Some councils pressing ahead, others need more persuasion

Councils up and down the UK are beginning to come round to the idea of 20mph speed limits on city and residential streets, but there still remains some resistance to the idea.

All residential roads in Lancashire, however, will be subject to a blanket 20mph speed limit by 2013 if the County Council get its way, reports BBC News, Lancashire.

The move would be part of a £9m plan by the authority to reduce the number of road deaths and injuries in the county.

County councillor Tim Ashton, who is responsible for transport, said:
"I hope within a generation we will change hearts and minds - we must make people aware it's not right to speed in residential areas,"

"We're going to start outside schools, that's my main concern in the first year and we will roll it out to the other residential areas after that."

Meanwhile hopes for a blanket 20mph speed limit across York have suffered a setback after a senior councillor stated that the city would not be able to find the £1m needed to pay for the move this year, reports the Yorkshire Post.

Campaigners have already pointed out that a reduced speed limit could save many times the cost of its implementation, but Councillor Steve Galloway, executive member for city strategy, maintains that the council cannot afford it.

"I do not believe that we can spend up to a million pounds on a scheme like that", he told the Post.

"Most of our budget over the next year is already committed.

"We have consulted on a 20mph zone throughout the city and we have the results of that consultation."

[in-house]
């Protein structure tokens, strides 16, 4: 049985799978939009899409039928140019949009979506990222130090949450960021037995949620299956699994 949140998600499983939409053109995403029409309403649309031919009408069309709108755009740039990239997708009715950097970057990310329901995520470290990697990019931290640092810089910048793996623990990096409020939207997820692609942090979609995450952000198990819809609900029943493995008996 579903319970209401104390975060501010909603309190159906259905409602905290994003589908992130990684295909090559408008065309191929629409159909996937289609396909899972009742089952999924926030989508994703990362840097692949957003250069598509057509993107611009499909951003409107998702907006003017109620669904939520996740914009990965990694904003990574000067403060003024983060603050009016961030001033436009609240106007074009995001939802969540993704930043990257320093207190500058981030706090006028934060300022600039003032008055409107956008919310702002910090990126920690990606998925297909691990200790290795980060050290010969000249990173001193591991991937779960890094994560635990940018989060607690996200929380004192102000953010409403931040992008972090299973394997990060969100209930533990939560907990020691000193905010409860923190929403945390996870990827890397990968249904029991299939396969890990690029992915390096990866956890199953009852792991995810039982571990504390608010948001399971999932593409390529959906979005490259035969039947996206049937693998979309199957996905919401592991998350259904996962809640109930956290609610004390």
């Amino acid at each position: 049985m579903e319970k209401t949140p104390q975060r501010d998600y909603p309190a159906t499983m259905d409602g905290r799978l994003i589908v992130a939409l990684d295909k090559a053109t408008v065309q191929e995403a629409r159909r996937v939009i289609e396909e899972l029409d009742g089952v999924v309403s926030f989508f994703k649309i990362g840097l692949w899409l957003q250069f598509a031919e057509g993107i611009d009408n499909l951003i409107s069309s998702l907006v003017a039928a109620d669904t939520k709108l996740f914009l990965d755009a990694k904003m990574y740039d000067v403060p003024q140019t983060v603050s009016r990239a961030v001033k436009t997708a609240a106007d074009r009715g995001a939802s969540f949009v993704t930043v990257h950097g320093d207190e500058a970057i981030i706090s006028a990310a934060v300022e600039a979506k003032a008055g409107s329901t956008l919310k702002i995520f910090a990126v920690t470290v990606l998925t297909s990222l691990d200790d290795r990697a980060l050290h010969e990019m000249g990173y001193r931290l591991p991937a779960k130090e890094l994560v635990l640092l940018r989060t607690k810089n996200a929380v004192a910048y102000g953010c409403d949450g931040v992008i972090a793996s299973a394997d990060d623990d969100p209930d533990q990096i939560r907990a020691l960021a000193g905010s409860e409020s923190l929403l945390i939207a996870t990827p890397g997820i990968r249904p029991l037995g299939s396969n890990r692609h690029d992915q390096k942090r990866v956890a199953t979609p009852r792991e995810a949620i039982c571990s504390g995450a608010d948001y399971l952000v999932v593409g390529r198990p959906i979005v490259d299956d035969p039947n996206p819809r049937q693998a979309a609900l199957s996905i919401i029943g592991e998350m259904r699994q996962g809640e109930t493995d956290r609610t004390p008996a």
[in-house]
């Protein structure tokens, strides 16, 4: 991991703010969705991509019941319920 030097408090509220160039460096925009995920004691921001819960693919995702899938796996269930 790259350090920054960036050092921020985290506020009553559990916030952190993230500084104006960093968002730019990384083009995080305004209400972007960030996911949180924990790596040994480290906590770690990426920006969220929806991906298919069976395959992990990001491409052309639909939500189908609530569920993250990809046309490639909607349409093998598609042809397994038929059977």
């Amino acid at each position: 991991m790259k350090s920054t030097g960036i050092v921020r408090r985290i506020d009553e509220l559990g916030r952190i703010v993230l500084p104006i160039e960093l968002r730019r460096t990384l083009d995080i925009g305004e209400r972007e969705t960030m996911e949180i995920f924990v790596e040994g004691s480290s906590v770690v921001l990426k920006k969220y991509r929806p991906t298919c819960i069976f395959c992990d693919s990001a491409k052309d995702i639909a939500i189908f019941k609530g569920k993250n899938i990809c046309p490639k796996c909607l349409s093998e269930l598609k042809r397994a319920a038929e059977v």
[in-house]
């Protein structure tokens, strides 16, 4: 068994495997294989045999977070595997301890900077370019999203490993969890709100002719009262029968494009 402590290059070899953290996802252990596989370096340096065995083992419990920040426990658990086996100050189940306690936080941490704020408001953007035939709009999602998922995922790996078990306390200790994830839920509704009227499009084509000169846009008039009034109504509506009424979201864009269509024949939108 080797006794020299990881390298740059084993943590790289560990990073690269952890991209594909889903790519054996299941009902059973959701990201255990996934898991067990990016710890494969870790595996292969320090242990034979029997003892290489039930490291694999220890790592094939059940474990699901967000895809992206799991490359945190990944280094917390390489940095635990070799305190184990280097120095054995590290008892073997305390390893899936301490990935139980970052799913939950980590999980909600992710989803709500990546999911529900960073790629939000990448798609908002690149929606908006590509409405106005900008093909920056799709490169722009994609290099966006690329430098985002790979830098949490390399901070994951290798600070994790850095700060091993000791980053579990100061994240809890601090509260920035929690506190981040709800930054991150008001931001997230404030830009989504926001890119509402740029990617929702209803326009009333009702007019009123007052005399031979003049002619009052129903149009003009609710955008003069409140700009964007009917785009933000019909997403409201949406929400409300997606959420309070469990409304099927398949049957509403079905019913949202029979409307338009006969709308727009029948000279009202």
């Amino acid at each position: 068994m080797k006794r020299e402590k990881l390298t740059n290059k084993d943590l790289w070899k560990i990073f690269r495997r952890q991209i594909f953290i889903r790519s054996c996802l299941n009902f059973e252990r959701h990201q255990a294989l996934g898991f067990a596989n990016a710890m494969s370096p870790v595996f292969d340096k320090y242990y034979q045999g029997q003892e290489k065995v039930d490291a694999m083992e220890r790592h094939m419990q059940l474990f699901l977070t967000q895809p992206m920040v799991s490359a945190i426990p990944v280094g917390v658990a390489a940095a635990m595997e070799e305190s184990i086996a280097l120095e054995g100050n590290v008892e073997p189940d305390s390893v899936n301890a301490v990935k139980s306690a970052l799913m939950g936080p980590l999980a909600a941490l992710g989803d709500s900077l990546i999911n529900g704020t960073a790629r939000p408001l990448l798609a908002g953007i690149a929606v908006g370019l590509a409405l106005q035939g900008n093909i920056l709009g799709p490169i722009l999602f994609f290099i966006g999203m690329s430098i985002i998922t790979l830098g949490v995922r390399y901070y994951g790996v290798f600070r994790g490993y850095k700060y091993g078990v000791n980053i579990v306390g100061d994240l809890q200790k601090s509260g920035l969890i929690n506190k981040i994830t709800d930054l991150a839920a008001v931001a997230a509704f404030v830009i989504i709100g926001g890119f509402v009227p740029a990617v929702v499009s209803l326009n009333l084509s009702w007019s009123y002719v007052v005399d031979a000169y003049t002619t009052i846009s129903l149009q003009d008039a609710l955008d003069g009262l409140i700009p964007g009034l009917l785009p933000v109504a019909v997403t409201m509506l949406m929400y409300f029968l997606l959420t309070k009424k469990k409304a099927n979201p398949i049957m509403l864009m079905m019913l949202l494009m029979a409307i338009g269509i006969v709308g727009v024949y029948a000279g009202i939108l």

While a final decision has not yet been made, the result appears to be a foregone conclusion as a council report into the 20mph zone is to be considered by Councillor Galloway next week before a final decision is expected to be made sometime around March.

Anna Semlyen, manager of the 20s Plenty campaign in York, told the Post: "This is too important to be brushed under the carpet.

"The longer we have to wait for this, the more children and adults will die on the roads unnecessarily.People want this and the statistics support this.

"It is not as if the accident rates are not costing us a lot of money now."

Councillor Dave Merrett, the York Labour Group's spokesman for city strategy, told the ‘paper: "There was extremely strong public support for a city-wide 20mph speed limit in residential areas because it is the right thing to do.

"We need to change hearts and minds along the lines of the 20s plenty campaign that is being adopted by a number of other urban areas if we are to make our streets safer places to be. Reducing the dominance of vehicles in our residential streets will make York a better place to live."

Meanwhile in Cardiff, the council has been told that 20mph zones are  'unpopular but work,' by a cycling strategist, reports the Guardian.

But city councillors have stated that a new cycle network proposed as part of a citywide plan, would need to meet the needs of pedestrians and motorists as well.

The Guardian reports that the five-year cycle plan proposes a 20mph zone for the city's Cathays district, and improved links for a core network of cycle routes across the city – with more than 100 schemes costing a total of £6.5m proposed to improve cycle routes across the city.

Andy Mayo, director of Local Transport Projects Ltd told a council committee:
"20mph zones work – it's not always popular but if properly designed and implemented well, it can be a marvellous tool to make it a more cycle friendly city."

Cathays councillor, Simon Pickard said: "From my point of view it's got to be that the strategy goes beyond a list of schemes and addresses the structural barriers that stop people cycling.

"The next stage for this plan should be to speak to councillors in their wards about their schemes and what residents are saying about them."

Elizabeth Clarke, also councillor for Cathays, said: "Many cars can't go over 20mph anyway. This needs to win over the hearts of people as there's a lot of conflict there – the city centre trial was dropped because it could not marry the needs of the community. I want this to work but there are so many issues I have with it."